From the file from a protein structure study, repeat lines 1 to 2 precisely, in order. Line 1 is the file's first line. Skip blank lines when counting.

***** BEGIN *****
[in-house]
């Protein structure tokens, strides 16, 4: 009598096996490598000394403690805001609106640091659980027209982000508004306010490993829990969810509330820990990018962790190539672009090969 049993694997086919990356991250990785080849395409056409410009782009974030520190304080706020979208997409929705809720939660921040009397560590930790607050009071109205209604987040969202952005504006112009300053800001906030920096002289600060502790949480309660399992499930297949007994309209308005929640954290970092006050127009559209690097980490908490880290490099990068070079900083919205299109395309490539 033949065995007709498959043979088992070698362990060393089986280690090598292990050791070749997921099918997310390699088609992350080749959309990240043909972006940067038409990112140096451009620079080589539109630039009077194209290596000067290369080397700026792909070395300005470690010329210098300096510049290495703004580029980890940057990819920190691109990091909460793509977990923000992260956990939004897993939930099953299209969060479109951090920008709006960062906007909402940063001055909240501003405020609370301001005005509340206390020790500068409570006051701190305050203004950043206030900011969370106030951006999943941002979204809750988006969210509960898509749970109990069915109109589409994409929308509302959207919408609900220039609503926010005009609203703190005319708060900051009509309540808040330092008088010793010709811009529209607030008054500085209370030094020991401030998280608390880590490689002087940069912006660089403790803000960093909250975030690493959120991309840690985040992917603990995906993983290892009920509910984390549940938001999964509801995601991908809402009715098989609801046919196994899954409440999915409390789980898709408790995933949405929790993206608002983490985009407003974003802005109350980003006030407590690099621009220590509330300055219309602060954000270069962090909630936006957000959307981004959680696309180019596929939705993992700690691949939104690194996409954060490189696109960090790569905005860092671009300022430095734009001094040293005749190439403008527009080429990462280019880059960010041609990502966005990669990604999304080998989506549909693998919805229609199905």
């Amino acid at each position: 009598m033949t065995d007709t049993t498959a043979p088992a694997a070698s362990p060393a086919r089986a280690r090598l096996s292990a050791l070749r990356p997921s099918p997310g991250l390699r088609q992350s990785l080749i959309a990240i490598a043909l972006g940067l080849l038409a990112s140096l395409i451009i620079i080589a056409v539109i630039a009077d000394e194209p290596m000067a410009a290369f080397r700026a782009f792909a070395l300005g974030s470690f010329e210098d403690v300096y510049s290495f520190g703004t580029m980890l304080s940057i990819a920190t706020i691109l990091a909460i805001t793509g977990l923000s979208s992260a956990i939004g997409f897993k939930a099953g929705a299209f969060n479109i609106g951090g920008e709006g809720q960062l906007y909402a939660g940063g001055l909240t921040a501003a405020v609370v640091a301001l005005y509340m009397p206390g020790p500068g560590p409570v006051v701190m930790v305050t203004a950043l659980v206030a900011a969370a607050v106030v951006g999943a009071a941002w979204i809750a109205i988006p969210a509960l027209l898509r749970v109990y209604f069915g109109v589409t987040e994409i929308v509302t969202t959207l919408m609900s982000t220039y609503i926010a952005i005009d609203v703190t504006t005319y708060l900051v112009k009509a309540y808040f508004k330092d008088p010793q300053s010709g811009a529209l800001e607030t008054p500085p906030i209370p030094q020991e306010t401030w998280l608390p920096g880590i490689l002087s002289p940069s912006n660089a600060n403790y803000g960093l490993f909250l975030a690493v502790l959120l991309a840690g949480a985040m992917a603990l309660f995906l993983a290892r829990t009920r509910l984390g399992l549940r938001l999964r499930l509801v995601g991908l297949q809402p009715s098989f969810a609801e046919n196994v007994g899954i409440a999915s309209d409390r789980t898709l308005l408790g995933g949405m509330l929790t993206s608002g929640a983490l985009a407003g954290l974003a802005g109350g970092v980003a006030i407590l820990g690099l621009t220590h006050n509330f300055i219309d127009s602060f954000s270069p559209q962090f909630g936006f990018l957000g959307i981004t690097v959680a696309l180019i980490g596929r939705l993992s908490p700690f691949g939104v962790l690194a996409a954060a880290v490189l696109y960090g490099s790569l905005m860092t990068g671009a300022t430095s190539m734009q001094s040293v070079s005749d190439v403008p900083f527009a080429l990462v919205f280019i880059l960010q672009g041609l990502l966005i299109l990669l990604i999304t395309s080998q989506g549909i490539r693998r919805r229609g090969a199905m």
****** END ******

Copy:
[in-house]
């Protein structure tokens, strides 16, 4: 009598096996490598000394403690805001609106640091659980027209982000508004306010490993829990969810509330820990990018962790190539672009090969 049993694997086919990356991250990785080849395409056409410009782009974030520190304080706020979208997409929705809720939660921040009397560590930790607050009071109205209604987040969202952005504006112009300053800001906030920096002289600060502790949480309660399992499930297949007994309209308005929640954290970092006050127009559209690097980490908490880290490099990068070079900083919205299109395309490539 033949065995007709498959043979088992070698362990060393089986280690090598292990050791070749997921099918997310390699088609992350080749959309990240043909972006940067038409990112140096451009620079080589539109630039009077194209290596000067290369080397700026792909070395300005470690010329210098300096510049290495703004580029980890940057990819920190691109990091909460793509977990923000992260956990939004897993939930099953299209969060479109951090920008709006960062906007909402940063001055909240501003405020609370301001005005509340206390020790500068409570006051701190305050203004950043206030900011969370106030951006999943941002979204809750988006969210509960898509749970109990069915109109589409994409929308509302959207919408609900220039609503926010005009609203703190005319708060900051009509309540808040330092008088010793010709811009529209607030008054500085209370030094020991401030998280608390880590490689002087940069912006660089403790803000960093909250975030690493959120991309840690985040992917603990995906993983290892009920509910984390549940938001999964509801995601991908809402009715098989609801046919196994899954409440999915409390789980898709408790995933949405929790993206608002983490985009407003974003802005109350980003006030407590690099621009220590509330300055219309602060954000270069962090909630936006957000959307981004959680696309180019596929939705993992700690691949939104690194996409954060490189696109960090790569905005860092671009300022430095734009001094040293005749190439403008527009080429990462280019880059960010041609990502966005990669990604999304080998989506549909693998919805229609199905």